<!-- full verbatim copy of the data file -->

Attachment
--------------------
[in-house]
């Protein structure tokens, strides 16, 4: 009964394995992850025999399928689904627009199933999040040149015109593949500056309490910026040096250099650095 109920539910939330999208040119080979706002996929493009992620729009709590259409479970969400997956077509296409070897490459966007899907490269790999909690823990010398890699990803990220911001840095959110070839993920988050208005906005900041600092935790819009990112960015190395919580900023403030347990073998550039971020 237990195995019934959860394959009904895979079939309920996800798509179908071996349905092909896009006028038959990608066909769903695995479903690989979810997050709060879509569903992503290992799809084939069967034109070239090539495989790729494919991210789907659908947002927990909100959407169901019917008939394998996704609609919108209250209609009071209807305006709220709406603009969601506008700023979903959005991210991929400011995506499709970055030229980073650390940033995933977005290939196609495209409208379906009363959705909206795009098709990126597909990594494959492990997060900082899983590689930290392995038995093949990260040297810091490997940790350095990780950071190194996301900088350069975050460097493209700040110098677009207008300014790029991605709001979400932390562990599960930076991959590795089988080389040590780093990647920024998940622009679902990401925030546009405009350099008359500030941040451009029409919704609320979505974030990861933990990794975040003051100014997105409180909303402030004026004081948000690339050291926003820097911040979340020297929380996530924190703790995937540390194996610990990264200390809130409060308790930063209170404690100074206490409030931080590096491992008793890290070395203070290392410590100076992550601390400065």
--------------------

[in-house]
């Protein structure tokens, strides 16, 4: 009964394995992850025999399928689904627009199933999040040149015109593949500056309490910026040096250099650095 109920539910939330999208040119080979706002996929493009992620729009709590259409479970969400997956077509296409070897490459966007899907490269790999909690823990010398890699990803990220911001840095959110070839993920988050208005906005900041600092935790819009990112960015190395919580900023403030347990073998550039971020 237990195995019934959860394959009904895979079939309920996800798509179908071996349905092909896009006028038959990608066909769903695995479903690989979810997050709060879509569903992503290992799809084939069967034109070239090539495989790729494919991210789907659908947002927990909100959407169901019917008939394998996704609609919108209250209609009071209807305006709220709406603009969601506008700023979903959005991210991929400011995506499709970055030229980073650390940033995933977005290939196609495209409208379906009363959705909206795009098709990126597909990594494959492990997060900082899983590689930290392995038995093949990260040297810091490997940790350095990780950071190194996301900088350069975050460097493209700040110098677009207008300014790029991605709001979400932390562990599960930076991959590795089988080389040590780093990647920024998940622009679902990401925030546009405009350099008359500030941040451009029409919704609320979505974030990861933990990794975040003051100014997105409180909303402030004026004081948000690339050291926003820097911040979340020297929380996530924190703790995937540390194996610990990264200390809130409060308790930063209170404690100074206490409030931080590096491992008793890290070395203070290392410590100076992550601390400065």